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Mártély landscape protection area

The protected landscape area is located in line with Hódmezővásárhely, on the left bank of the Tisza. The landscape of Mártély is perhaps the most beautiful landscape of the southern part of the Tisza: oxbow lakes, bogs, wet meadows, marshy, boggy areas on the widening floodplain of the river. The floodplain between the Tisza and the dams was formed during the regulation of the Tisza at the end of the 19th century. During the works, the necessary soil was excavated from a series of cubbyholes, creating a floodplain landscape.

The landscape has been protected since 1971, formed during the river regulation. Zt is included in The List of Wetlands of International Importance and in 1979 the protected landscape area was posted to the list of the Ramsar Convention. The protected area is divided into three very different parts. The northern area, consisting of the Martély Oxbow and the Ányás-Island, is the noisiest part of the area. South of the oxbow is the Kutyafenék, followed by the Körtvélyesi Oxbow and finally the Barci Meadow.

The flora of the protected area is characterised by brush-grass marshland, marsh marigolds, frog’s bane, frog’s bane, various frog vines, water hyacinth and a relatively rare species of frogweed. The woodland, with a mixture of willow, grey and white ash, is reminiscent of an artificially shaped landscape with the occasional stumpy oak at higher altitudes. The marshy backwaters and cubbyholes are rich in protected plants.Utricularia vulgaris, Salvinia natans, Trapa natans and Wolffia arrhizal are also flourish here.

The water is also very rich in protected fish fauna. 36 species of fish have been recorded, including the Acipenser nudiventris, A. güldenstaedti colchicus), Umbra krameri, Cobitis taenia, Misgurnis fossilis, Zingel zingel, Z. streber. The attraction for anglers is not these protected and rare species, but the large carp, pike, roach and the huge catfish. In addition to fish and aquatic insects, reptiles and amphibians are the main food source for the bird populations that led to the inclusion of the protected area on the Ramsar Convention list in 1979.

254 bird species have been recorded from the area, 112 of which have bred. The Luscinia megarhynchos, Carduelis chloris, Sylvia articapilla and Turdus merula, which is also well known from the cities, find nesting sites in the lush floodplain vegetation. The birdlife of the old-growth forests is also very diverse. The Strix aluco breeds in the hollows of the hollow trees. The Haliaetus albicilla used to breed in the canopy, which can reach heights of over 20 metres, but the Milvus migrans and the Ciconia nigra still breed there. During spring floods, migrating ducks appear in droves in flooded meadows. As the water level drops, it is time for herons and storks. Egretta alba, Platalea leucorodia, Ardea cinerea, Egretta garzetta, and Nycticorax nycticorax.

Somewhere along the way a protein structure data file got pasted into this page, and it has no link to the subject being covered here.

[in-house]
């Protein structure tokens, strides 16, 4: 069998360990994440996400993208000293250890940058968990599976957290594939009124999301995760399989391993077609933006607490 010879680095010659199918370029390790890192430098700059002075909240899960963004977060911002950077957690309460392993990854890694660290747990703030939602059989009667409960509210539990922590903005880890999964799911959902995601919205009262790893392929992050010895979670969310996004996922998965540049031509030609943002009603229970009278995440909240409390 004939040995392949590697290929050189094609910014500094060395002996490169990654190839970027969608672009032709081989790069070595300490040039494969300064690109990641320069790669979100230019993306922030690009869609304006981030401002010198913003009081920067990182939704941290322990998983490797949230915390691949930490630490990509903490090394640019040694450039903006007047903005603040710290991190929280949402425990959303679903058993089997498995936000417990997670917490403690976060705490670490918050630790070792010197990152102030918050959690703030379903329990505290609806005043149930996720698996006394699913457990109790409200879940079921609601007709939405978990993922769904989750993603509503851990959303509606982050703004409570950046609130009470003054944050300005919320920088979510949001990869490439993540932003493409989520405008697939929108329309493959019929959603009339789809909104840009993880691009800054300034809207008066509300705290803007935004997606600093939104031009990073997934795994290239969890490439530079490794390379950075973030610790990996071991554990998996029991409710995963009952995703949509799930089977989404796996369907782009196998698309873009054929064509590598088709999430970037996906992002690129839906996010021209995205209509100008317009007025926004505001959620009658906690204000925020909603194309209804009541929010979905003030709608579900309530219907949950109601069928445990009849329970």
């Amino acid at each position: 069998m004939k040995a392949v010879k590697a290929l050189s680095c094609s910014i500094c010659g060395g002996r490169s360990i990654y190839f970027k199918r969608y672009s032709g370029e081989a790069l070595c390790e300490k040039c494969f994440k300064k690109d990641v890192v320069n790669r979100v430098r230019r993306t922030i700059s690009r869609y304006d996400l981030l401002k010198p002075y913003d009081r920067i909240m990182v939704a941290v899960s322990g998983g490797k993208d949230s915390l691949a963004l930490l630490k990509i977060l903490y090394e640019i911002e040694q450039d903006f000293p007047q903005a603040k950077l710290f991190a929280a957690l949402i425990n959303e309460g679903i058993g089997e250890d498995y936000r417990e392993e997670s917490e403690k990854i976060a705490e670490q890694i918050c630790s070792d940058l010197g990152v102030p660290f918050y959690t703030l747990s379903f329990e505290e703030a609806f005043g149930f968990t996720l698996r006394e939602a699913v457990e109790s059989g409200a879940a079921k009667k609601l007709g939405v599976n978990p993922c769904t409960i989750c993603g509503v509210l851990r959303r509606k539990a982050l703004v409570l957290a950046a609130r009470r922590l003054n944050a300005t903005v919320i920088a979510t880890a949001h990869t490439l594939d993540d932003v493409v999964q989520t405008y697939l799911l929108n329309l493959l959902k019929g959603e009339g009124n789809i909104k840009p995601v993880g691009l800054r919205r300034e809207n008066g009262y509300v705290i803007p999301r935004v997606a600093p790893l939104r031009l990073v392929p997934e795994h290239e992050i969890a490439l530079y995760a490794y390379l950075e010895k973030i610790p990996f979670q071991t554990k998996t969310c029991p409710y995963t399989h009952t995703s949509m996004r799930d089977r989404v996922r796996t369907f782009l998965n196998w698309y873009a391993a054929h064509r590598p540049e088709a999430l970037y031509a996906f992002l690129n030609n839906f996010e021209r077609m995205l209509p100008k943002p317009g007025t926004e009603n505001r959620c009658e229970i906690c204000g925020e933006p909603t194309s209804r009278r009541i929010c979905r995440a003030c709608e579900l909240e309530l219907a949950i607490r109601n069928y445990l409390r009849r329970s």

Even with the onset of summer, there is still plenty of activity on the banks of the estuaries and in the coves.

Inhabitants of the nearby Eagle Lake heronry come here for food. Of course, otters (Lutra lutra) also thrive in the fish-rich waters. Early in the morning, you can often see their footprints in the mud or the remains of their dinner, the fish skeleton, on the shore.

The international conservation organisation WWF released eight Eurasian beavers in the Martély Landscape Reserve in November 2006. The animals left their home at Körtvélyesi Marsh very soon afterwards, but one family settled nearby at the Kenyereér Canal. Later, an examination of the rodents’ habitat revealed that the beavers that remained in the area were joined by offspring.

The livelihood opportunities provided by the river have made this stretch of the Tisza inhabited for thousands of years. Neolithic finds, an Avar cemetery, the remains of a Sarmatian settlement, an Árpád cemetery and the remains of a fishing village from the 14th and 15th centuries have been found here.

Mártély, the namesake of the protected landscape area, has also been a favourite place for painters for some time. János Tornyai, Béla Endre and György Kohán often came here from the Hódmezővásárhely Artists’ Centre. For several decades there has been a summer artists’ camp on the waterfront.

Mártély has been known as a holiday resort since 1928. On hot summer weekends, 2000 – 2500 people visit the beach of the Mártély bay. In November 2005, the Municipality of Hódmezővásárhely inaugurated the “Nature Trail”, which presents the natural values of the Mártély marsh on an exciting walk.

The reason for and purpose of the inclusion in the inventory is the preservation of natural plant communities, protected plant species and the living conditions of the associated animal communities in habitats characterised by the landscape and natural features and values of the area.